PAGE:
The Jewelry Stand That Launched a Thousand Ships
Hi, friends! Now that the chaos of Bow & Sprig's launch has settled a little, I thought I would start sharing more about the company and our story. On "The Bow & Sprig Life" I will cover things like where I started and how, useful resources for green entrepreneurs, and balancing life as a working mom.
I want to state for the record, I am not trying to provide professional advice beyond sharing my experiences, and sharing an encouraging message. Everyone has their own path, and I firmly believe there are thousands of ways to successfully get from A to B. This is just my journey and my perspective.
With that being said, I figure the easiest place to start is from the beginning. Why did I even found this company to begin with? I'll tell you. I had recently moved with my family from Washington, DC to Dallas, TX. At night, I would lay in bed, browsing the internet finding items to finally tie the loose ends of things around the house that normally come up post-moving. One of those things was finding a means to store my jewelry.
I kept running into jewelry storage being too limited, too bulky, or just not practical. I also could not find something that would not only look good on my dresser, but one that would actually contribute to the decor of the room. With something so visible, I wanted my jewelry storage to elevate the space, not just blend in. I was browsing for a jewelry stand and suddenly had a design come to mind. I searched for hours trying to find this stand; I was sure I had seen somewhere. Instead, in my search, I found how large the gap in the market for functional jewelry stands was. So the next morning I drew up a sketch of the design that came to me, took it around the Dallas/Fort Worth area asking anyone for their thoughts on the product. Once I saw the product's viability, I was off to the races.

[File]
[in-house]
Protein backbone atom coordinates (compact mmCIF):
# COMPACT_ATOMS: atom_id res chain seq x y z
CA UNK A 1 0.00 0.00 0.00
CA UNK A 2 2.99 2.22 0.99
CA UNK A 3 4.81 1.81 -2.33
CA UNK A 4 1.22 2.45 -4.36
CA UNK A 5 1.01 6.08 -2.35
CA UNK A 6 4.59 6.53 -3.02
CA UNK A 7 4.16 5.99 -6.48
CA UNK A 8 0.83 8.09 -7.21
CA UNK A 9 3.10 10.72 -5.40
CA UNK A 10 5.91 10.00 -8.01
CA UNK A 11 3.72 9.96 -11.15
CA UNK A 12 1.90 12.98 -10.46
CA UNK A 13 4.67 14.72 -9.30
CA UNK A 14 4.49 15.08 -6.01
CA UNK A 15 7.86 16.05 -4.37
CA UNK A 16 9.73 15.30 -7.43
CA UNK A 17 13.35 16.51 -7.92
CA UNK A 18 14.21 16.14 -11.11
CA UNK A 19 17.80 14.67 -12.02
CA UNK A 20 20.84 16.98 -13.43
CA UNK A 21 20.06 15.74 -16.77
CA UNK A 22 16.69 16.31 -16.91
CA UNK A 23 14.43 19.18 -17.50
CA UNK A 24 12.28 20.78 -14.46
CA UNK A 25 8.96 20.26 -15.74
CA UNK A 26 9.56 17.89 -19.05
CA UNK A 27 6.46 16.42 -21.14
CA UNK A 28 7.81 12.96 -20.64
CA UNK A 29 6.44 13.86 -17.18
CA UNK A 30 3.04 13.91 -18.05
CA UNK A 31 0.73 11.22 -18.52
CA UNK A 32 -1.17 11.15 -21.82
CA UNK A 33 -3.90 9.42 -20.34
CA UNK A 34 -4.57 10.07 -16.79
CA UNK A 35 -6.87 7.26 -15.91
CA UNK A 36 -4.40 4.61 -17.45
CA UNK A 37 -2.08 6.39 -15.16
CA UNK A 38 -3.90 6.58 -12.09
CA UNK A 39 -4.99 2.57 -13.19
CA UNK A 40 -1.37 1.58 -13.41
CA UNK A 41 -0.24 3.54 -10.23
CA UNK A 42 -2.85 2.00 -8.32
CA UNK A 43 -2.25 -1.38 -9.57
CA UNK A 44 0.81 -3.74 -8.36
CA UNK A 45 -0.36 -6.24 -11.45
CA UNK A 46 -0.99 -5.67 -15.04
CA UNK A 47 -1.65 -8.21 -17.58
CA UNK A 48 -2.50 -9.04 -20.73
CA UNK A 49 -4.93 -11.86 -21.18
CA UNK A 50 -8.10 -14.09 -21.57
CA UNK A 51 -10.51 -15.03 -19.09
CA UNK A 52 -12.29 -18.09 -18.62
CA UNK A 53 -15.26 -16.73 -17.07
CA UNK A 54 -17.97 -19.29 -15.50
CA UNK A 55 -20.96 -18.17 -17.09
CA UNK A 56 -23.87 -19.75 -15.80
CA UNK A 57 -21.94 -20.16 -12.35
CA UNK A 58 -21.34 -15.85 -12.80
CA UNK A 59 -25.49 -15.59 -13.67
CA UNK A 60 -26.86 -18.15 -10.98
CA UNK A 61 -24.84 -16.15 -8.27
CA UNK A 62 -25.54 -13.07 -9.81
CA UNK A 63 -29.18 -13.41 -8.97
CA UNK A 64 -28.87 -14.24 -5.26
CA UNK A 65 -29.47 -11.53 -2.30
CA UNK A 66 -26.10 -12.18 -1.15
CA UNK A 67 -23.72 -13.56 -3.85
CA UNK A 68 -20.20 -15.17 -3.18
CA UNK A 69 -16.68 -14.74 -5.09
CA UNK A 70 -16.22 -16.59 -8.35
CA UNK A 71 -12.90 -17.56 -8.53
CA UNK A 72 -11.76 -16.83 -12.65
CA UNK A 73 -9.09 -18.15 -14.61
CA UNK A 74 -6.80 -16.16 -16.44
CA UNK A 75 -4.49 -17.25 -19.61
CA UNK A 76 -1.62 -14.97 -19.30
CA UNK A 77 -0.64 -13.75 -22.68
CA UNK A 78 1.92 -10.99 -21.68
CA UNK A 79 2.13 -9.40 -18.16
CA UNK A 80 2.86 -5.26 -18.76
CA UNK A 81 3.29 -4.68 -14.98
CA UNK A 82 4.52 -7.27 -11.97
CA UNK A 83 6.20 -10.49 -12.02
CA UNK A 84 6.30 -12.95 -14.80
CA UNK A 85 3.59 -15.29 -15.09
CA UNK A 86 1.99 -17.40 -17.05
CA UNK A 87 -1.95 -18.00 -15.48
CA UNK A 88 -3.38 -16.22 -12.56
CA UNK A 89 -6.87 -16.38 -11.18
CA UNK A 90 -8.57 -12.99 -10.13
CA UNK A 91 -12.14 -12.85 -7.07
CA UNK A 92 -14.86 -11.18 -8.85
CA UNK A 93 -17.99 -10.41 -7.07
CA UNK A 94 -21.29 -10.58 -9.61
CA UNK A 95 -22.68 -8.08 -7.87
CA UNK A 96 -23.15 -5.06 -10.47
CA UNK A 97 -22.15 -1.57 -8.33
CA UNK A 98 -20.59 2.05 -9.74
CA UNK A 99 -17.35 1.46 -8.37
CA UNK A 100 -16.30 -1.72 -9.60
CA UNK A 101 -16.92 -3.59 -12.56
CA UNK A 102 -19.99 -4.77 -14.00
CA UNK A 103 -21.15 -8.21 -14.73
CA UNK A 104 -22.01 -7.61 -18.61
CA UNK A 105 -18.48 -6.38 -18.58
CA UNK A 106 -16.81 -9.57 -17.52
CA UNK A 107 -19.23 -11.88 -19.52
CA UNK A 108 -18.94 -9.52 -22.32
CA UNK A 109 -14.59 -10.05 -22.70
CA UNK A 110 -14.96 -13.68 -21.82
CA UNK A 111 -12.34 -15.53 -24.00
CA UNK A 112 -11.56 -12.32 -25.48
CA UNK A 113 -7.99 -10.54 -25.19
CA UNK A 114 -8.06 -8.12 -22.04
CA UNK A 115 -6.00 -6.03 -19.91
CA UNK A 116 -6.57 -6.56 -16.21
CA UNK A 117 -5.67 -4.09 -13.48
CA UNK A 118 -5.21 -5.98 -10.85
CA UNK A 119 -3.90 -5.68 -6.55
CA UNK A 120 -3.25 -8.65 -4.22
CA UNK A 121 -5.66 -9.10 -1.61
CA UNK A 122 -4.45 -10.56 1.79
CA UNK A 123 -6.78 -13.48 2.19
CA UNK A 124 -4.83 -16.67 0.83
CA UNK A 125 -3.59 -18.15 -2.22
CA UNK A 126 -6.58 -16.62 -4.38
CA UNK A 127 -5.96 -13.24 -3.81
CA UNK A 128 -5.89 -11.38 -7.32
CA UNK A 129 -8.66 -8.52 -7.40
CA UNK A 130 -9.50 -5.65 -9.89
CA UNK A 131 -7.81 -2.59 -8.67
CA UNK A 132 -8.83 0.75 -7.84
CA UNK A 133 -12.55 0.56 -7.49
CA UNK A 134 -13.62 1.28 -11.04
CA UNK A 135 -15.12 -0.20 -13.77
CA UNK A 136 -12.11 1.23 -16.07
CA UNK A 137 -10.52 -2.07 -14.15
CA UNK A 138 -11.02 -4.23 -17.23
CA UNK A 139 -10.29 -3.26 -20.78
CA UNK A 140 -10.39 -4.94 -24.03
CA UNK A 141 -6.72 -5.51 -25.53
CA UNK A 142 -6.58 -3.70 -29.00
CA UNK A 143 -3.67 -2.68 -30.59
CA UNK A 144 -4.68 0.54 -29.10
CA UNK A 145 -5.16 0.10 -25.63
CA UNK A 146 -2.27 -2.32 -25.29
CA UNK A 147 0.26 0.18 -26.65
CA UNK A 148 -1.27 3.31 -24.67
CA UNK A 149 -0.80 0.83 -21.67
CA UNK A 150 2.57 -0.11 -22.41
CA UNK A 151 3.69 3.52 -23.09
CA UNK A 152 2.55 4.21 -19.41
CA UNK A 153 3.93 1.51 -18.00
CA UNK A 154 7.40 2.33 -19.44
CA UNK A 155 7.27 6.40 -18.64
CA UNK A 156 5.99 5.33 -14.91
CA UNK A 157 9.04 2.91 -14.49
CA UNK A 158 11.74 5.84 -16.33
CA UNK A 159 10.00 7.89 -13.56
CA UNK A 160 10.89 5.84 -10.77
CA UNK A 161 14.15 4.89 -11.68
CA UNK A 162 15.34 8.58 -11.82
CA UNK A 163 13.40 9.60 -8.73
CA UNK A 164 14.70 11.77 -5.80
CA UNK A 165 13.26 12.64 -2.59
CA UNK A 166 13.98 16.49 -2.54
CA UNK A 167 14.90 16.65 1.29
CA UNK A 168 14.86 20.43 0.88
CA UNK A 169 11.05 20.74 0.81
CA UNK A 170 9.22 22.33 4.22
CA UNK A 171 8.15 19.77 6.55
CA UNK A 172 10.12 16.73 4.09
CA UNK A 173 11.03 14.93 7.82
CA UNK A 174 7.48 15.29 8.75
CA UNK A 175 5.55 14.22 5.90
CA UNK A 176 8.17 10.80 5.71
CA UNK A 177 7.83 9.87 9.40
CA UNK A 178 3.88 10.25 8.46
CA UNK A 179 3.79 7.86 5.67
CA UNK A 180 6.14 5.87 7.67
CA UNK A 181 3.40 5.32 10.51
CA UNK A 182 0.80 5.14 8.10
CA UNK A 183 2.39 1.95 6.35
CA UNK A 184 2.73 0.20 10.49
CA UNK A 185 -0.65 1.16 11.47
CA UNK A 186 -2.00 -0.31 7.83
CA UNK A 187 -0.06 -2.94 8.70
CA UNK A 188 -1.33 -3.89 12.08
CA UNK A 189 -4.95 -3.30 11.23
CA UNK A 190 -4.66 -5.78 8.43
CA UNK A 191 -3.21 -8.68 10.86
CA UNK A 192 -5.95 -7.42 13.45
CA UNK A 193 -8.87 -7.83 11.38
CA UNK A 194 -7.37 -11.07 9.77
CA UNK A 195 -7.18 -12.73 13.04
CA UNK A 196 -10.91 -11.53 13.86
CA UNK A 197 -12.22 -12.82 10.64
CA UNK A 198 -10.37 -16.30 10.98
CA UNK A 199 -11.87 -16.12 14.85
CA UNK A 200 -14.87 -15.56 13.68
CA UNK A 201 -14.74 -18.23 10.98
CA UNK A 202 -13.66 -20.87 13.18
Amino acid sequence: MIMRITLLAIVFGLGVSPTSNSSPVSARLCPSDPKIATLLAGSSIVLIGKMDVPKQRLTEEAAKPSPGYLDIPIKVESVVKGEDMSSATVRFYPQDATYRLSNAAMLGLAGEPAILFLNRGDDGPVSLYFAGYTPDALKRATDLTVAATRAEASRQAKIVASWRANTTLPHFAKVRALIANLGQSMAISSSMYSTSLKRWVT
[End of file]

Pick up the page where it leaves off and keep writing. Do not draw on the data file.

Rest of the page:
First, I enrolled in the "Starting Your Own Company" course at Southern Methodist University, then I researched EVERYTHING. I looked at how production, wholesale, marketing worked. I researched materials, structural design, adhesives. It was a fire hose of information, and to my surprise, as the to-do's got greater, I only got more energized. I created a board to organize my thoughts, strategies, and goals to stay focused, because, with all the information, it was easy to get off course. There were rough moments, but I so firmly believed in the product and what I was trying to build that I gave into all the chaos, adapting as things popped up.
The hardest part was finding a manufacturer. I knew I would have to go overseas for cost and logistics, but as a novice, I also knew I needed professional help to mediate. I interviewed multiple global procurement firms, brokers, etc., but none of them felt right. They didn't seem to understand what I was trying to accomplish, mostly because they were all men. They couldn't empathize with the problem I was trying to fix. The benefit of this was after each meeting, I was a little more knowledgeable for when I vetted the next prospect.
After a few months of no luck, I was speaking with a friend about this hurdle, and she connected me with a few friends who owned a global procurement and logistics company that was located ten minutes from my home. It all felt so serendipitous! Being able to meet with the procurement team in person really helped with some of the translation that would normally be lost between a woman's and a man's perspective when creating a product like this.
The next step was prototyping. The prototyping process was probably my least favorite as it was long and frustrating. Either the hooks were the wrong shape, or the fabric was not the right color. It was a revolving door of some kind of tweak or miscommunication. The whole process ultimately took almost a year. It was exasperating, but looking back, consider it a blessing. I had my second son somewhere in that time frame, so the prototyping delay gave me a chance to catch my breath in the mayhem of having two under two. Once the product arrived in the states, I was ready for a Fall of 2019 launch. Ever since, I go to the warehouse a few times a week to check each and every stand that goes out.
The challenges are many and the wins seem small right now. But, at the end of the day, I know that this is going to work. I believe in the product and what Bow & Sprig is trying to accomplish. In the meantime, I will just be here, doing my best.
- Dana Browne, Founder & Owner